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The Palestinian terror cell was difficult to trace. It operated out of the Samaria area, carefully and discreetly watching every step it took, while leaving almost no tracks. During the period in 2003 when it was operational, it carried out a series of attacks that killed Israeli civilians throughout the West Bank.
The cell, like many others before and after it, became a target for the Shin Bet (Israel Security Agency, or 'Shabak' in Hebrew parlance), the intelligence organization responsible for exposing Palestinian and Jewish terror groups. Relying on its wide pool of HUMINT (Human Intelligence) capabilities, field agents scoured the West Bank, activating informants to garner any piece of information that could lead to the cell's capture and subsequent dismantlement.
Finally, after weeks of intense field work, the case was cracked - though from an unexpected direction. One of the agency's computer programmers, from the Information Technology Department (IT) at headquarters, picked up a loose thread in the massive fabric of intelligence at his disposal. A week later, the cell was apprehended.
Following the capture of the cell, the IT received that year's Prime Minister's Award of Excellence and Israeli Defense Award - for the key role it played in the successful operation. This in spite of the fact that the "agents" responsible didn't draw a single gun. In fact, most of them never even left their air-conditioned offices.
Widely associated with espionage and "dark room" interrogations, the Shin Bet is actually a "funky, intellectually challenging place to work," according to IT director "T," who says that more than 20 percent of the agency's employees are involved in hi-tech endeavors.
But threads such as the one that led to the capture of the cell in question aren't found through the mere pressing of buttons on a keyboard, T. explains. They are located through a process of "data fusion," which T. describes as "finding a needle in the haystack of information."
"We receive information from a wide range of sensors, some human and some electronic," says T. in a rare interview at Shin Bet offices in the center of the country. "We need to collect the intelligence, filter it, sift through it and store it properly, so that when we need it again we will be able to find it."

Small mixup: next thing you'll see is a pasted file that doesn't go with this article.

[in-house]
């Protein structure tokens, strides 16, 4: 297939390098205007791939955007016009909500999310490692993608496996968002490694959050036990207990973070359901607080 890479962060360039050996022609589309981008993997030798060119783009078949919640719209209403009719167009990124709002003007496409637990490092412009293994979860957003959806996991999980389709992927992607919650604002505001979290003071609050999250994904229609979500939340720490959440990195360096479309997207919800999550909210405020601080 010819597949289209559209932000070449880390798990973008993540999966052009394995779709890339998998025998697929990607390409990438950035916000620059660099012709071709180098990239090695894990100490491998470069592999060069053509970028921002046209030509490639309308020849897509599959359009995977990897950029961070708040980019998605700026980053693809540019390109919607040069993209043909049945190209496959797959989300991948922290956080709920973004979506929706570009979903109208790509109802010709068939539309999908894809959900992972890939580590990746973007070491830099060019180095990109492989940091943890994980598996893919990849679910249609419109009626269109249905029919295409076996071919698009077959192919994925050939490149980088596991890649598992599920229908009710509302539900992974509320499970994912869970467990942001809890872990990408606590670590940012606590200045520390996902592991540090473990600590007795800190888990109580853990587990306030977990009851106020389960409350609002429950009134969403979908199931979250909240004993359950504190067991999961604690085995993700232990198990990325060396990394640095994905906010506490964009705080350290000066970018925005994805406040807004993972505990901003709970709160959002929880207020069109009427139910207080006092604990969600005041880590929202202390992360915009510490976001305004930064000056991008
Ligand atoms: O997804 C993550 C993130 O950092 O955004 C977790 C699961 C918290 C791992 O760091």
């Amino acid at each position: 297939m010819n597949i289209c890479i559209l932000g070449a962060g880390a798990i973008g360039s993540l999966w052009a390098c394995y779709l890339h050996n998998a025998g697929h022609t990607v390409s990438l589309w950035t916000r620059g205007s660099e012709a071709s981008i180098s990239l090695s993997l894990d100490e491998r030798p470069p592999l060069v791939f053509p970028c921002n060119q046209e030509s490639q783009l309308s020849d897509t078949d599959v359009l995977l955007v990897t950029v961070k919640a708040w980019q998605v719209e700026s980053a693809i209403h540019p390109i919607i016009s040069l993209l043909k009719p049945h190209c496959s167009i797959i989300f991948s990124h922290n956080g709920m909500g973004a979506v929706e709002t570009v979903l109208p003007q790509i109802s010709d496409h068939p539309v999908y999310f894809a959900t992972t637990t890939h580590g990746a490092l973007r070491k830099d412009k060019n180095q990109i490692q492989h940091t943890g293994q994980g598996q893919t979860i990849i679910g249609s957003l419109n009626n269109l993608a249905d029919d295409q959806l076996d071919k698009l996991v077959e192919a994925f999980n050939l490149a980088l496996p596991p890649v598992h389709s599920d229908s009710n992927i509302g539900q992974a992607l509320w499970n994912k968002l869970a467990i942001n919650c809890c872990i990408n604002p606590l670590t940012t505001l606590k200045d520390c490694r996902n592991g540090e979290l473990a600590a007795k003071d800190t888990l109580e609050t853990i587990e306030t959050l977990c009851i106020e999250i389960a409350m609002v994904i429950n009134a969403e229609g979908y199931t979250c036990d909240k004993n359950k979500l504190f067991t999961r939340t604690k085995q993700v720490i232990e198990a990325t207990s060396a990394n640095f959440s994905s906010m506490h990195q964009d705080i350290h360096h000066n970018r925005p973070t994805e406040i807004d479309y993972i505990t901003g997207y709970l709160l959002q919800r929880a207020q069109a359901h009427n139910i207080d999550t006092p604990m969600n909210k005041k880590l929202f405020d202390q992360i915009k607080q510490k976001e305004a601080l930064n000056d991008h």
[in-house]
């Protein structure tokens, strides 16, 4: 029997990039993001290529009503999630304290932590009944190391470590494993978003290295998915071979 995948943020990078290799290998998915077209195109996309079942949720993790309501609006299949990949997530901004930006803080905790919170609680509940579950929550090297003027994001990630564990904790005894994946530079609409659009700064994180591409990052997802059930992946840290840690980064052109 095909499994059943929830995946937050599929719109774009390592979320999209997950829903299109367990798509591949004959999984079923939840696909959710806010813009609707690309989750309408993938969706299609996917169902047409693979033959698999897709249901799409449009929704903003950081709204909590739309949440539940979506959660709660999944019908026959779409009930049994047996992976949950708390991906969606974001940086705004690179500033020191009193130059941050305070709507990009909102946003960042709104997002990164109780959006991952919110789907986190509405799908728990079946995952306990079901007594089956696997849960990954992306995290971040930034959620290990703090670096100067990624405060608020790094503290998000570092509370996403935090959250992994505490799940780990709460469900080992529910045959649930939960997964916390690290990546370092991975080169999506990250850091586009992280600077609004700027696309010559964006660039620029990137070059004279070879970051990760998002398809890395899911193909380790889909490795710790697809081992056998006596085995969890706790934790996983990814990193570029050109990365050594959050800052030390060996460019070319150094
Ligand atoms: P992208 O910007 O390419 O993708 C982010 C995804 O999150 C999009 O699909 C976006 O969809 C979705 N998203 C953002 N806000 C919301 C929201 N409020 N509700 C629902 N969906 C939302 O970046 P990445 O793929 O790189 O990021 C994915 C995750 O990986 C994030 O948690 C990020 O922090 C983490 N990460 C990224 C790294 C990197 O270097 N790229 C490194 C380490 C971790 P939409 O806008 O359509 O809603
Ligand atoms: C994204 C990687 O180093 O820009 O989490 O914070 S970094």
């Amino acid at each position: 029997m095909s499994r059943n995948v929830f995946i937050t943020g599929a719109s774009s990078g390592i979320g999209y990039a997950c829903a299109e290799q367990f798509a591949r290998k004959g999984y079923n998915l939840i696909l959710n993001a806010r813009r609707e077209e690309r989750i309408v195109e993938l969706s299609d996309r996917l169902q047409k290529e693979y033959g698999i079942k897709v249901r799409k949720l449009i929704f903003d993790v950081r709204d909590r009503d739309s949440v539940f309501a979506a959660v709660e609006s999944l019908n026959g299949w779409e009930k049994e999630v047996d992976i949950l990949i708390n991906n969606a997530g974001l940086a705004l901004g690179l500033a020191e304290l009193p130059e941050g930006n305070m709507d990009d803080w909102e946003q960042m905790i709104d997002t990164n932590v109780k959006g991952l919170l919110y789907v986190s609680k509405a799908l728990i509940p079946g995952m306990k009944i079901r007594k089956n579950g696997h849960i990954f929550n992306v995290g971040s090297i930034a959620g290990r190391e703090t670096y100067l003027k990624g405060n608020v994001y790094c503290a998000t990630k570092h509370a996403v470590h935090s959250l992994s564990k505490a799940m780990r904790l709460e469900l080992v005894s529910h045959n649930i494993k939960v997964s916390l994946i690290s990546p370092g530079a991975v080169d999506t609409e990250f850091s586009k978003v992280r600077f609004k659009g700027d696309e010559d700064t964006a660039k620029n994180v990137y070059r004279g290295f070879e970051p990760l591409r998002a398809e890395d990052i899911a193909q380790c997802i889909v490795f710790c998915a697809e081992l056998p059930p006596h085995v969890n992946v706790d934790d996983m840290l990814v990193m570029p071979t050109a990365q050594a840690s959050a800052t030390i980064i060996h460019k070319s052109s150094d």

TO SUCCESSFULLY meet this challenge, the Shin Bet - normally shrouded in secrecy - launched its first-ever public recruitment drive last month. Its campaign to attract top-tier computer programmers to the IT division included the unveiling of a slick Web site, and online want-ads aimed at job-seekers at home and abroad.
This is unprecedented. With the words "The Defender Who Shall Not Be Seen" engraved on its emblem, the Shin Bet rarely opens its doors to outsiders, particularly journalists.
T. explains why an exception was made in this case. The goal of the campaign, he says, is twofold: to attract top computer minds, and promote a more positive public image for the Shin Bet, long associated with undercover - sometimes violent - activity.
The following quote from the Web site (www.shabak.gov.il\IT) gives credence to T.'s claims: "Have you ever thought of how to stop a suicide bomber on his way to an attack? Have you ever wondered how to locate a 'ticking bomb' in the sea of information surrounding us? If you thought the only way to fight terror was through interrogation in Arabic, think again."
In other words, asserts T., the new language of counter-terrorism is JAVA and .NET - which is why, he says, the Shin Bet is trying to woo experienced engineers and computer programmers away from hi-tech startup ventures. To this end, he says, the agency is offering competitive salaries and a chance to develop the latest technologies, with the added bonus of doing work that helps make this country safer.